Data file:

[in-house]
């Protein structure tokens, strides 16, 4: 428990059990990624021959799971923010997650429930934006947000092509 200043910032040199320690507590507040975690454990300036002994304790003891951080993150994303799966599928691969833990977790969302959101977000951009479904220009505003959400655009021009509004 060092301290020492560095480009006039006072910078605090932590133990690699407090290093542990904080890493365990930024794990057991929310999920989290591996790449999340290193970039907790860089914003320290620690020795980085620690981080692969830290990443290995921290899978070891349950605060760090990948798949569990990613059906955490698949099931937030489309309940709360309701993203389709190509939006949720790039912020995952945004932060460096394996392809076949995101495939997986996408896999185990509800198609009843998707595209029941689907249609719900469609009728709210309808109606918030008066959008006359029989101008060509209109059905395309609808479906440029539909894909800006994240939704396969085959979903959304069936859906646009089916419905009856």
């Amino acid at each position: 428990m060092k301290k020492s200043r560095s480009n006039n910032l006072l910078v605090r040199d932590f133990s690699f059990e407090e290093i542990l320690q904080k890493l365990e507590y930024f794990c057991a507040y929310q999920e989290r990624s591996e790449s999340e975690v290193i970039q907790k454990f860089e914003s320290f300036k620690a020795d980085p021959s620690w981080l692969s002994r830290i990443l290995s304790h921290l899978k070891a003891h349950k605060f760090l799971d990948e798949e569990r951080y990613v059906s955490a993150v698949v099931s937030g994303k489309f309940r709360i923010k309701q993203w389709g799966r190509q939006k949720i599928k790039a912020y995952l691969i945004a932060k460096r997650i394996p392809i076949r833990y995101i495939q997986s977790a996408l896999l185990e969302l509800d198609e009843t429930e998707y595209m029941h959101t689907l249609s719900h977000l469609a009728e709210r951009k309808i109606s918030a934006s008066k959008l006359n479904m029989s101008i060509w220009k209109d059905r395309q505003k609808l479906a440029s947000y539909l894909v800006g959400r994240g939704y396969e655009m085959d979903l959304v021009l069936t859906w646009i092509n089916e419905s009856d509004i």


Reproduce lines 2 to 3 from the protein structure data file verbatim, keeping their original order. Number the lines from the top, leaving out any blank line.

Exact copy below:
């Protein structure tokens, strides 16, 4: 428990059990990624021959799971923010997650429930934006947000092509 200043910032040199320690507590507040975690454990300036002994304790003891951080993150994303799966599928691969833990977790969302959101977000951009479904220009505003959400655009021009509004 060092301290020492560095480009006039006072910078605090932590133990690699407090290093542990904080890493365990930024794990057991929310999920989290591996790449999340290193970039907790860089914003320290620690020795980085620690981080692969830290990443290995921290899978070891349950605060760090990948798949569990990613059906955490698949099931937030489309309940709360309701993203389709190509939006949720790039912020995952945004932060460096394996392809076949995101495939997986996408896999185990509800198609009843998707595209029941689907249609719900469609009728709210309808109606918030008066959008006359029989101008060509209109059905395309609808479906440029539909894909800006994240939704396969085959979903959304069936859906646009089916419905009856």
């Amino acid at each position: 428990m060092k301290k020492s200043r560095s480009n006039n910032l006072l910078v605090r040199d932590f133990s690699f059990e407090e290093i542990l320690q904080k890493l365990e507590y930024f794990c057991a507040y929310q999920e989290r990624s591996e790449s999340e975690v290193i970039q907790k454990f860089e914003s320290f300036k620690a020795d980085p021959s620690w981080l692969s002994r830290i990443l290995s304790h921290l899978k070891a003891h349950k605060f760090l799971d990948e798949e569990r951080y990613v059906s955490a993150v698949v099931s937030g994303k489309f309940r709360i923010k309701q993203w389709g799966r190509q939006k949720i599928k790039a912020y995952l691969i945004a932060k460096r997650i394996p392809i076949r833990y995101i495939q997986s977790a996408l896999l185990e969302l509800d198609e009843t429930e998707y595209m029941h959101t689907l249609s719900h977000l469609a009728e709210r951009k309808i109606s918030a934006s008066k959008l006359n479904m029989s101008i060509w220009k209109d059905r395309q505003k609808l479906a440029s947000y539909l894909v800006g959400r994240g939704y396969e655009m085959d979903l959304v021009l069936t859906w646009i092509n089916e419905s009856d509004i």